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Week in Miss-Lou filled with Halloween, fall festival events

NATCHEZ — Locals in the Miss-Lou better have their costumes and candy bags ready because Halloween is Wednesday.

The official hours for Natchez trick-or-treating are 5:30 to 8 p.m. Wednesday, officials said, and local businesses are decorating their storefronts for “Trick-or-Treat for Little Feet” in the garden district. Meanwhile, area churches in the neighboring communities also are individually organizing their own special Halloween and fall festivities. Here are some of the festivals happening in the Miss-Lou.

Sunday

First Church of Natchez is hosting its Friends and Family Day and Fall Festival starting with a special service at 10 a.m. today. At 5 p.m., the church will have its annual fall festival, complete with a cakewalk, trunk-or-treat, games, food and a hayride if weather permits, said church pastor, the Rev. James Johnson.

Food and cakewalk tickets and children’s armbands for other activities are $1 each, and all proceeds go to Sunday morning ministries.

“Sunday morning, we have recording artist Bryan Adkins from North Carolina singing and playing various instruments,” Johnson said. “We’ll be having a big concert and he will be ministering to attendees with his songs and words during that service.”

Johnson said church has hosted a fall festival each year for at least 15 years running, simply because it makes children happy and helps the church grow their children’s ministry for every other Sunday in the year.

“It’s all for the kids,” Johnson said. “We do it not only for our church members, but all of the kids in the community. … It also helps our Sunday school department, so it all goes back to the children.”

Johnson said the festival shows children in the community that it’s OK to have fun and go to church, too.

“It brings them a lot of joy and happiness and it connects them to the church in a way,” he said. “They understand Christianity is not just about teaching, but you can also have fun. … Some families who aren’t connected to a church — this could be a good way of connecting them. Everyone is welcome.”

As a special treat, Johnson said he would smash a pie in his face if the number of guests exceeds 300, so members of his congregation have eagerly extended invitations in their community.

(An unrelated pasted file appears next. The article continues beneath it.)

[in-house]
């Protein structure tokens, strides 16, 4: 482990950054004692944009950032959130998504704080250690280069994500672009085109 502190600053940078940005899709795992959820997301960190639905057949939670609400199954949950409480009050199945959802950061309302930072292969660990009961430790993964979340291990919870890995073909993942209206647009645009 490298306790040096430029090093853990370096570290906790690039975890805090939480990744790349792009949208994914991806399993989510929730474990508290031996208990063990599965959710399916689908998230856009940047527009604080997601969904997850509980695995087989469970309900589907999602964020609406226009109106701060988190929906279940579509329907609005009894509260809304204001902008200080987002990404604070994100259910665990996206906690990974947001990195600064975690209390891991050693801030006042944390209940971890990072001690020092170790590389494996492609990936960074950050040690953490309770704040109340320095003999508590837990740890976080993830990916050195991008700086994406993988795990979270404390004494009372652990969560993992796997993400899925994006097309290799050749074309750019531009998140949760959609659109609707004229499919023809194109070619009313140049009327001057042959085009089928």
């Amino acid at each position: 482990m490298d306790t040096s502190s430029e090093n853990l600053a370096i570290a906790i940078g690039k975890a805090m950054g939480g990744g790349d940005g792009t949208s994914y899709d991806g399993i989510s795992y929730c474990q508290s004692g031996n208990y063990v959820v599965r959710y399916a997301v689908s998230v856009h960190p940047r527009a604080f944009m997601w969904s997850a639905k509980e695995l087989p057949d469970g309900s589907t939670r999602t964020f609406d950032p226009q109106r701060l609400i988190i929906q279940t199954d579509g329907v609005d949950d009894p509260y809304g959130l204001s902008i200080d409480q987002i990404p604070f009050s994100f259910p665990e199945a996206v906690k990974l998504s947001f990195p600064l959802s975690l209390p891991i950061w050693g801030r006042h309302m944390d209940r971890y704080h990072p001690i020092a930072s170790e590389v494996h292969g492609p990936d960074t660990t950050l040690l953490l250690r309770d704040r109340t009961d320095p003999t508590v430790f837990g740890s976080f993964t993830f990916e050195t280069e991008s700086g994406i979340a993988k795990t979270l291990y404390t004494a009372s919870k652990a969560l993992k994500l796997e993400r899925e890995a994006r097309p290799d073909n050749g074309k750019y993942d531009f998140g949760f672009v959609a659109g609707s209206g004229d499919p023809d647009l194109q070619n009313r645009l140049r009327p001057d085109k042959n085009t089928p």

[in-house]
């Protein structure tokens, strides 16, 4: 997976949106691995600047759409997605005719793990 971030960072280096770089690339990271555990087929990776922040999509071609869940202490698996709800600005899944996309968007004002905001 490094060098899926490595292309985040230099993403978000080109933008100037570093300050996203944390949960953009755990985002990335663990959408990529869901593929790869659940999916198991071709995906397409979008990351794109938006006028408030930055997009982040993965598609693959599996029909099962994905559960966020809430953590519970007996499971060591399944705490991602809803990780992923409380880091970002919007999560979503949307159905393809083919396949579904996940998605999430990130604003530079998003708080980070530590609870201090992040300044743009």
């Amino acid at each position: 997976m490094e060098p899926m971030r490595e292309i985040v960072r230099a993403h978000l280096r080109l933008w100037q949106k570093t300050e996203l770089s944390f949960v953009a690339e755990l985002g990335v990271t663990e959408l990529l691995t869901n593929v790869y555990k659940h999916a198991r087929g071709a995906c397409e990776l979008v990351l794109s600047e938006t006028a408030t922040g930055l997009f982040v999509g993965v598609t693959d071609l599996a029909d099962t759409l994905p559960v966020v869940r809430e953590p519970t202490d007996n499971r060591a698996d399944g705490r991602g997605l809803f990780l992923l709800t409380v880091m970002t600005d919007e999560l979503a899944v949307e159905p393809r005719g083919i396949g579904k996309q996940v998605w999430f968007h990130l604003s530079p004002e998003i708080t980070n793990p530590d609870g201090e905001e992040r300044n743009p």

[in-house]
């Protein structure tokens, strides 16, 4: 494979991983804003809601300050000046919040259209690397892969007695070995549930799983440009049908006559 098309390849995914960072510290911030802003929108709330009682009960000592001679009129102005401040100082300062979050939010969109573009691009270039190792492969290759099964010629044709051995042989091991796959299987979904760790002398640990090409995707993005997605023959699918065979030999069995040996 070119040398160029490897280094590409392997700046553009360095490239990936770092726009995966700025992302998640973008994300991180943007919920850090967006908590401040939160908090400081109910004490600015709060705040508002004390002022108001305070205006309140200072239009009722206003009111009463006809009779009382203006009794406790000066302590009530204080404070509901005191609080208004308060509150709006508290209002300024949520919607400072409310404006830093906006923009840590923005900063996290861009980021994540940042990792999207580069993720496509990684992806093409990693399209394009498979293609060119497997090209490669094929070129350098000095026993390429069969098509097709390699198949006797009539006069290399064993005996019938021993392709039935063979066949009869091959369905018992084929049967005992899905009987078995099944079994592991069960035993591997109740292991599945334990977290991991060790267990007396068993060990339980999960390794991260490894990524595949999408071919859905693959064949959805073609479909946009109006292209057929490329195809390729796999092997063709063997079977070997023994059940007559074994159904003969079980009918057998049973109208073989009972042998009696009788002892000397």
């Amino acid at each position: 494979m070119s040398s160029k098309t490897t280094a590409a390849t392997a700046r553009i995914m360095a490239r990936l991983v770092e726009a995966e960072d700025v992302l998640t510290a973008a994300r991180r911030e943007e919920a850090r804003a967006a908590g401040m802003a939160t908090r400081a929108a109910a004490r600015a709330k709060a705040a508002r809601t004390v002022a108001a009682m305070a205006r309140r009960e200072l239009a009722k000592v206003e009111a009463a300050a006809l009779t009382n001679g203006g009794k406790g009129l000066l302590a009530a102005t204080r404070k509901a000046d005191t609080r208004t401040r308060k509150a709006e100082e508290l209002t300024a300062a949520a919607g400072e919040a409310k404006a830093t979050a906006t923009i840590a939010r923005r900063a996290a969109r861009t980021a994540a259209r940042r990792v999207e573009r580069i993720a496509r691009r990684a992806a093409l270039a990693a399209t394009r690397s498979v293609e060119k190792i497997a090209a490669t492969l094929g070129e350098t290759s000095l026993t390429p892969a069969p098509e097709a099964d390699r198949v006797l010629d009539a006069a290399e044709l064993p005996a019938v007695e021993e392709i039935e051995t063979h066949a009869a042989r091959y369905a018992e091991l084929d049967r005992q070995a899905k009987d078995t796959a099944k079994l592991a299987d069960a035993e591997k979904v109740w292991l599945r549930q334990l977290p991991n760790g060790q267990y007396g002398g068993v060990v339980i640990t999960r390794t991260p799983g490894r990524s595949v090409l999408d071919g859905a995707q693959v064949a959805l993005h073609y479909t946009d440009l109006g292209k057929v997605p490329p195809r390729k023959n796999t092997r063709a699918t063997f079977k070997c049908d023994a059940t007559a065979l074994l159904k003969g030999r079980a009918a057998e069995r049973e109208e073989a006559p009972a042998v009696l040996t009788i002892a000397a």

“I hope I get a pie in my face,” Johnson said.

Wednesday is Halloween

First Baptist Church in Vidalia is hosting its annual Trunk or Treat 6 to 8 p.m. Wednesday, Halloween The event usually attracts between 1,200 and 1,500 visitors to the church with 400 regular members, said financial secretary Mitzy Roby.

Attendees can stuff their bellies with mountains of candy, cake, popcorn, cotton candy and pet the animals in the “Flock of Faith” petting zoo, Roby said.

“It’s a safe environment,” Roby said, “We have about 40 to 60 members who volunteer, dress up and decorate their cars. We also have a photo booth, cakewalk and games. It’s a small fall festival, but every year it gets a little bigger.”

Parkway Baptist Church is hosting its annual fall festival 5:30 to 7 p.m. Wednesday, as the church has for more than a decade, said Pat Huff, the financial and educational secretary.

“It has been going on since I’ve been here,” Huff said. “This year, we have games, bounce houses, a mobile pet clinic, a dunking booth and all kinds of food.”

Huff said kids get hyped on more than just candy but also with popcorn, hotdogs, cotton candy and drinks.

“Last year, it seems like we’ve had between 500 and 600 people show up,” Huff said. “There is no charge to attend. … The festival is a way for us to reach out to the community, meet new people, invite them to our church or encourage them to go to a church. … It’s also our way of just showing God’s love.”

Community Chapel Church of God on Morgantown Road is hosting their annual Fall Festival from 6 to 9 p.m. on Halloween night, said Robert Wallis, the associate youth pastor.

“We’ll have a cakewalk, jumpers, a silent auction, concession stand, booths and games,” Wallis said. “The cost is $2 at the door and will support the youth ministry with help funding outreach, camps and mission trips.”

Wallis said church festivals are a great trade-off with door-to-door trick or treating, because kids can stay in on secure location and have fun while still loading up on candy.

“It’s a good alternative to Halloween (trick-or-treating) in a fun and safe environment for kids with more candy than they can carry,” he said. “We have people who come back for the festival every year.”

While the kids play, their parents can contribute to the church and youth group by participating in a silent auction, which features various donated items, Wallis said — anything from hunting accessories, jewelry, traditional yard sale items to baked goods.

“We’re excited about this opportunity and are looking forward to a fun time,” Wallis said.

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